French artist Chloe Tiravy has painted a series of stunning and powerful new murals in Buenos Aires over the last few weeks. She told Buenos Aires Street Art how she likes to create drama in her artworks and about her latest designs.
One of Tiravy’s most striking murals depicts two figures dangling from the top of a building with a small window between them resembling the bars of a prison cell. The theme relates to the military dictatorship in Argentina (1976-83) during which some 30,000 people were kidnapped, tortured and murdered by the brutal regime. She explained: “With the blue and white colours, it’s something that resembles a little the Argentine flag and relates to the dictatorship and also with tiredness and something dramatic. One of the characters is dead and the other is trying to cling on to life.”
“I always think how the intervention works with the wall,” she says. “I can imagine an artwork but I have to adapt it to fit the wall. I was looking at the little window and the crumbling wall and the tree, and I was trying to paint something dramatic with the iron window. I don’t like painting decoration and it doesn’t interest me painting something simply with colours, I want to paint something more critical and more dramatic.” And while Tiravy was painting she said she was overwhelmed by the positive reactions she received. “I was really surprised that the people in the street stopped and told me that they loved what I was doing particularly as there were people in their families who disappeared during the dictatorship.”
The first mural Tiravy painted in Buenos Aires (above) on the facade of the Museo Argentino del Titere features a moving portrait of a figure covering its mouth with their right hand. Tiravy explained: “I was doing a series of characters covering their faces with their hands. This artwork captures feelings about shame, about silence and offers a moment of introspection in the middle of the city with all its madness. There’s also a moment of consciousness, looking at the hand as if you are looking at yourself and forgetting that you are in the city.”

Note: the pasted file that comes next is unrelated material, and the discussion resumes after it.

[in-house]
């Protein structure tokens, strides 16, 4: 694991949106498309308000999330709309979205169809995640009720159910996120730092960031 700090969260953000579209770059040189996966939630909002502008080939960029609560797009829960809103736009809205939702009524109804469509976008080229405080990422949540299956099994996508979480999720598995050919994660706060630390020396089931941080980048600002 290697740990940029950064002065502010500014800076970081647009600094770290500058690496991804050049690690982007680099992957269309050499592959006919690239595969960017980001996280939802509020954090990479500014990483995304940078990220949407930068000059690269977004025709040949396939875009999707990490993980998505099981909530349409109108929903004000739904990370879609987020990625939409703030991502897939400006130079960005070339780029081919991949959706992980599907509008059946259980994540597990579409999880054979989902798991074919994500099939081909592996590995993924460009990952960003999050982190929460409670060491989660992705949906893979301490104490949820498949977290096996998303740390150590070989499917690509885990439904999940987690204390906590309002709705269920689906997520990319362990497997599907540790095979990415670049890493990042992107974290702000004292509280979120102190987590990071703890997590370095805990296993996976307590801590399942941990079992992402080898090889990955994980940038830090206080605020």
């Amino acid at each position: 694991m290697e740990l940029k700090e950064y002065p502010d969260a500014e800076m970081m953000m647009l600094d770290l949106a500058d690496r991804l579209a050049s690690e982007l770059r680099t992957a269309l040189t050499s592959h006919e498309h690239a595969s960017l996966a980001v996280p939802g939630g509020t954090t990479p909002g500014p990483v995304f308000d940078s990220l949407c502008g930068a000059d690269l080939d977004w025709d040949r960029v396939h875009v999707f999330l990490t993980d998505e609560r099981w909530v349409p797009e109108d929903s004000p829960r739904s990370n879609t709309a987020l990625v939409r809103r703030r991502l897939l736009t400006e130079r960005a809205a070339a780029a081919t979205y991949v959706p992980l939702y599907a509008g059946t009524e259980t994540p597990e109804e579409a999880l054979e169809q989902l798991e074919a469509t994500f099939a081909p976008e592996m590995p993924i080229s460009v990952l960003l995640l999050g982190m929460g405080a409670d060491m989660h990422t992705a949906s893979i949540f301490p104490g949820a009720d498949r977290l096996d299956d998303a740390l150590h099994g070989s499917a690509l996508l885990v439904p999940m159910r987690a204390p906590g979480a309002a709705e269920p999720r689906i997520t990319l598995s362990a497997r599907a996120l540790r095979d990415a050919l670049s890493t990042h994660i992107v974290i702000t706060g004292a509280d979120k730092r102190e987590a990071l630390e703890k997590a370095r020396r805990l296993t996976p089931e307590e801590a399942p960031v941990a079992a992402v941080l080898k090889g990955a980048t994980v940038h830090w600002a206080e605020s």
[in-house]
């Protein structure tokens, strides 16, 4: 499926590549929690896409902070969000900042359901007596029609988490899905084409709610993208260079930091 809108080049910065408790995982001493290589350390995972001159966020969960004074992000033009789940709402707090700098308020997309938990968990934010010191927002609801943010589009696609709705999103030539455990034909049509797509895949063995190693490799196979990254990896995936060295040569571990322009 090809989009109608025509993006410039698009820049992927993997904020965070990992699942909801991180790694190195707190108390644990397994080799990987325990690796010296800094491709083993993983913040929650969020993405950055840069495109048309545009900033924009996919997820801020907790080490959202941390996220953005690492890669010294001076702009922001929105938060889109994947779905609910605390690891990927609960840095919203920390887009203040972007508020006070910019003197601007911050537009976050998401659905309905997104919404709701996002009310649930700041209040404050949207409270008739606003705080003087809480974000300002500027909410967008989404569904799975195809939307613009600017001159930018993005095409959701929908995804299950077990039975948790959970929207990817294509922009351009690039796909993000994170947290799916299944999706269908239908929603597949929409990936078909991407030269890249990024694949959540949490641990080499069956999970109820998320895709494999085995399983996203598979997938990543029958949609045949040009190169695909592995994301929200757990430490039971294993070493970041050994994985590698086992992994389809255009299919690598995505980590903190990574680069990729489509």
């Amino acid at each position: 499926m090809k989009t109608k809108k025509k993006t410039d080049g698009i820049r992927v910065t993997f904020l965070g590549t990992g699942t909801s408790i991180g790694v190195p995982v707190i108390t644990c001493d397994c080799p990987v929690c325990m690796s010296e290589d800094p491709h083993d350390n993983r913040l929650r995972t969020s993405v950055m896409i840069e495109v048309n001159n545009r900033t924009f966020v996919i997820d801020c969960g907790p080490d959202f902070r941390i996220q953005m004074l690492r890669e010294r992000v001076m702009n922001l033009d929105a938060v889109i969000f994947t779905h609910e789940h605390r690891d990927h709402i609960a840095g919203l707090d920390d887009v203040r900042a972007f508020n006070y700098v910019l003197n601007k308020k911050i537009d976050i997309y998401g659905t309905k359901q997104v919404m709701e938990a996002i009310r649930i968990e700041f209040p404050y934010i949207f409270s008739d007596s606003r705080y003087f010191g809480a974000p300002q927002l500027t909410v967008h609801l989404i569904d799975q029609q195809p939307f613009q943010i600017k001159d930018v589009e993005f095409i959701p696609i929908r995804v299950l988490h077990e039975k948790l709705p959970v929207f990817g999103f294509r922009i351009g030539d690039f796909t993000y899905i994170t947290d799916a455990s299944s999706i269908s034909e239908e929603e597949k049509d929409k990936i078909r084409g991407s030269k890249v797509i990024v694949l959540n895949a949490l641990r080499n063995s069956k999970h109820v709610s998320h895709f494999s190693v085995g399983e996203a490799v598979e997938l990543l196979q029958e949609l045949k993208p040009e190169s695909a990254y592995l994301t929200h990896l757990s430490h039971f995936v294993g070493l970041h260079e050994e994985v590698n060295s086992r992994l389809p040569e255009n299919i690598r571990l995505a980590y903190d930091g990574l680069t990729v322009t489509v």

The influences in Tiravy’s art come mainly from the world of painting and drawing and French surrealist Ernest Pignon-Ernest. “I like aerosol and graffiti a lot but I wasn’t born into this culture,” she says. “It’s three years since I have had and aerosol in my hand and what interests me a lot is to create something that you don’t see so often, that is something pictorial with more paint in the street using brushes.”
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Remarkably Tiravy, who is from the Mont-Ferrand region in Central France, only started painting in the street a year ago while she was living in Spain. “I wanted to learn how to draw and paint but in France it is something that is totally forbidden,” she said. “So I went to Madrid for a year where there is a lot of urban art and I was painting a lot with friends. Painting in the street is like a drug, and when you do it outside it gives you an amazing feeling.”
Tiravy is studying painting, sculpture and drawing (artes plasticos) in Buenos Aires as part of an university exchange. She has already been impressed by the city’s street art scene. “I haven’t yet met any of the artists here but one group of artists whose work I love are Triángulo Dorado. Aesthetically I think they work really well and they also have a high level of thought and meaning with their writing too.” Tiravy is enjoying being in Argentina so much she is already talking about extending her stay. “I am meant to stay for six months but I am thinking of staying longer as I would also like to travel and to paint in some other cities.”
Check out more of Tiravy’s amazing artworks at tiravy.blogspot.com.ar
All photos © Buenos Aires Street Art
One reply on “Drama queen: interview with French artist Chloe Tiravy”
I like it!!! Finally someone who wants to say something, give a message, apart from the typical speech about “nice” things and the that stuff about street art that “should be”…
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